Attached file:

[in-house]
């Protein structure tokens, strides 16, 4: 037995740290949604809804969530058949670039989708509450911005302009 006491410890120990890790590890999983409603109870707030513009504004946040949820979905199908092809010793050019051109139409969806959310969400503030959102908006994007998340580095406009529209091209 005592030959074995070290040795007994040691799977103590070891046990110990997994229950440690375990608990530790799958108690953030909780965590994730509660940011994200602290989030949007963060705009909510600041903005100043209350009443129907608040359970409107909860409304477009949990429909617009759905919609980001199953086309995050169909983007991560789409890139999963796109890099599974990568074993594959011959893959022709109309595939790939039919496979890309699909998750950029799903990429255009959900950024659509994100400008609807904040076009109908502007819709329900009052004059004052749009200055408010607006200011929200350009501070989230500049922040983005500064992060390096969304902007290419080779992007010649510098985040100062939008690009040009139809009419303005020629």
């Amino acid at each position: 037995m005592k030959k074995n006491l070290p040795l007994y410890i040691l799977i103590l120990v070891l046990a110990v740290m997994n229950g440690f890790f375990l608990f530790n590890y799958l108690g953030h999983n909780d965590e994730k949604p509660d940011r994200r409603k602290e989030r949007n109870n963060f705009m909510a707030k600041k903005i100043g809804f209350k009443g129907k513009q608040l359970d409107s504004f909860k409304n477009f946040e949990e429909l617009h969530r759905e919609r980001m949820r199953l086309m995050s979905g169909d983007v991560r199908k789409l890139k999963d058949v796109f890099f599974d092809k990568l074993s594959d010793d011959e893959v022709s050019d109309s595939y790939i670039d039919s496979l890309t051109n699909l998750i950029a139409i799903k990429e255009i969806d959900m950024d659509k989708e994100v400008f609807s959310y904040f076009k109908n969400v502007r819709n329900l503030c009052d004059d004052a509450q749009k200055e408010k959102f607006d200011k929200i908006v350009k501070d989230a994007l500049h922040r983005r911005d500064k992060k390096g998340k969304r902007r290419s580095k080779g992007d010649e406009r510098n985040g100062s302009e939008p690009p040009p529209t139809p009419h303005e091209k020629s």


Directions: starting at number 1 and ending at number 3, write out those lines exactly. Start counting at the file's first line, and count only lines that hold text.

[in-house]
């Protein structure tokens, strides 16, 4: 037995740290949604809804969530058949670039989708509450911005302009 006491410890120990890790590890999983409603109870707030513009504004946040949820979905199908092809010793050019051109139409969806959310969400503030959102908006994007998340580095406009529209091209 005592030959074995070290040795007994040691799977103590070891046990110990997994229950440690375990608990530790799958108690953030909780965590994730509660940011994200602290989030949007963060705009909510600041903005100043209350009443129907608040359970409107909860409304477009949990429909617009759905919609980001199953086309995050169909983007991560789409890139999963796109890099599974990568074993594959011959893959022709109309595939790939039919496979890309699909998750950029799903990429255009959900950024659509994100400008609807904040076009109908502007819709329900009052004059004052749009200055408010607006200011929200350009501070989230500049922040983005500064992060390096969304902007290419080779992007010649510098985040100062939008690009040009139809009419303005020629």
């Amino acid at each position: 037995m005592k030959k074995n006491l070290p040795l007994y410890i040691l799977i103590l120990v070891l046990a110990v740290m997994n229950g440690f890790f375990l608990f530790n590890y799958l108690g953030h999983n909780d965590e994730k949604p509660d940011r994200r409603k602290e989030r949007n109870n963060f705009m909510a707030k600041k903005i100043g809804f209350k009443g129907k513009q608040l359970d409107s504004f909860k409304n477009f946040e949990e429909l617009h969530r759905e919609r980001m949820r199953l086309m995050s979905g169909d983007v991560r199908k789409l890139k999963d058949v796109f890099f599974d092809k990568l074993s594959d010793d011959e893959v022709s050019d109309s595939y790939i670039d039919s496979l890309t051109n699909l998750i950029a139409i799903k990429e255009i969806d959900m950024d659509k989708e994100v400008f609807s959310y904040f076009k109908n969400v502007r819709n329900l503030c009052d004059d004052a509450q749009k200055e408010k959102f607006d200011k929200i908006v350009k501070d989230a994007l500049h922040r983005r911005d500064k992060k390096g998340k969304r902007r290419s580095k080779g992007d010649e406009r510098n985040g100062s302009e939008p690009p040009p529209t139809p009419h303005e091209k020629s």